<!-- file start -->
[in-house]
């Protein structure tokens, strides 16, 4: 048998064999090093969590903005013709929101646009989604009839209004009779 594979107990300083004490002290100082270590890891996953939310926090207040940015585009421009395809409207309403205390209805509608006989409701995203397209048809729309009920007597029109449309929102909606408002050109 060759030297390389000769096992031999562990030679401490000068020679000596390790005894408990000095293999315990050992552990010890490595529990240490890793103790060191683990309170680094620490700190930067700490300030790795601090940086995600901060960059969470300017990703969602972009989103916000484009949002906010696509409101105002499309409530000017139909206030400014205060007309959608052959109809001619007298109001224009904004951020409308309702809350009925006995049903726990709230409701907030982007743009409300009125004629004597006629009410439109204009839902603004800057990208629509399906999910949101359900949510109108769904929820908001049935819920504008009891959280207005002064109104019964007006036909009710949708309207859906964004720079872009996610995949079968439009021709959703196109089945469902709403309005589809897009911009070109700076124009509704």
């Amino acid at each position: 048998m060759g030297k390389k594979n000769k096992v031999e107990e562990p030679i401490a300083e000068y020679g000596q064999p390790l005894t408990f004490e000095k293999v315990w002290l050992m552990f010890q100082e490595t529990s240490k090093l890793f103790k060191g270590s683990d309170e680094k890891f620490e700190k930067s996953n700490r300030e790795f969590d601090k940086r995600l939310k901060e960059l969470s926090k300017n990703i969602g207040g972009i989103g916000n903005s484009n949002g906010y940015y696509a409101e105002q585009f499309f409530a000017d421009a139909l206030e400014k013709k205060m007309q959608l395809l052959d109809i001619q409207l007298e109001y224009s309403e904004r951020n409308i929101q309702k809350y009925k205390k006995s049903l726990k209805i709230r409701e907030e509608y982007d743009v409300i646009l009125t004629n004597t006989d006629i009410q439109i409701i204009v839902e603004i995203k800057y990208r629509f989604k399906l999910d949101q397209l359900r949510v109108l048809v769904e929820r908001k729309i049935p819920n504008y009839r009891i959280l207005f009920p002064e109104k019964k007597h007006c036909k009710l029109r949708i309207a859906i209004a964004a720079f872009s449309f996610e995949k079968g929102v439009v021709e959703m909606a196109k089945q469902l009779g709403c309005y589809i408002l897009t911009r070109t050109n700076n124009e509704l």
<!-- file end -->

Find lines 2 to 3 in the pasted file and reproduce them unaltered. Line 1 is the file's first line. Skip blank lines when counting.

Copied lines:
């Protein structure tokens, strides 16, 4: 048998064999090093969590903005013709929101646009989604009839209004009779 594979107990300083004490002290100082270590890891996953939310926090207040940015585009421009395809409207309403205390209805509608006989409701995203397209048809729309009920007597029109449309929102909606408002050109 060759030297390389000769096992031999562990030679401490000068020679000596390790005894408990000095293999315990050992552990010890490595529990240490890793103790060191683990309170680094620490700190930067700490300030790795601090940086995600901060960059969470300017990703969602972009989103916000484009949002906010696509409101105002499309409530000017139909206030400014205060007309959608052959109809001619007298109001224009904004951020409308309702809350009925006995049903726990709230409701907030982007743009409300009125004629004597006629009410439109204009839902603004800057990208629509399906999910949101359900949510109108769904929820908001049935819920504008009891959280207005002064109104019964007006036909009710949708309207859906964004720079872009996610995949079968439009021709959703196109089945469902709403309005589809897009911009070109700076124009509704």
């Amino acid at each position: 048998m060759g030297k390389k594979n000769k096992v031999e107990e562990p030679i401490a300083e000068y020679g000596q064999p390790l005894t408990f004490e000095k293999v315990w002290l050992m552990f010890q100082e490595t529990s240490k090093l890793f103790k060191g270590s683990d309170e680094k890891f620490e700190k930067s996953n700490r300030e790795f969590d601090k940086r995600l939310k901060e960059l969470s926090k300017n990703i969602g207040g972009i989103g916000n903005s484009n949002g906010y940015y696509a409101e105002q585009f499309f409530a000017d421009a139909l206030e400014k013709k205060m007309q959608l395809l052959d109809i001619q409207l007298e109001y224009s309403e904004r951020n409308i929101q309702k809350y009925k205390k006995s049903l726990k209805i709230r409701e907030e509608y982007d743009v409300i646009l009125t004629n004597t006989d006629i009410q439109i409701i204009v839902e603004i995203k800057y990208r629509f989604k399906l999910d949101q397209l359900r949510v109108l048809v769904e929820r908001k729309i049935p819920n504008y009839r009891i959280l207005f009920p002064e109104k019964k007597h007006c036909k009710l029109r949708i309207a859906i209004a964004a720079f872009s449309f996610e995949k079968g929102v439009v021709e959703m909606a196109k089945q469902l009779g709403c309005y589809i408002l897009t911009r070109t050109n700076n124009e509704l």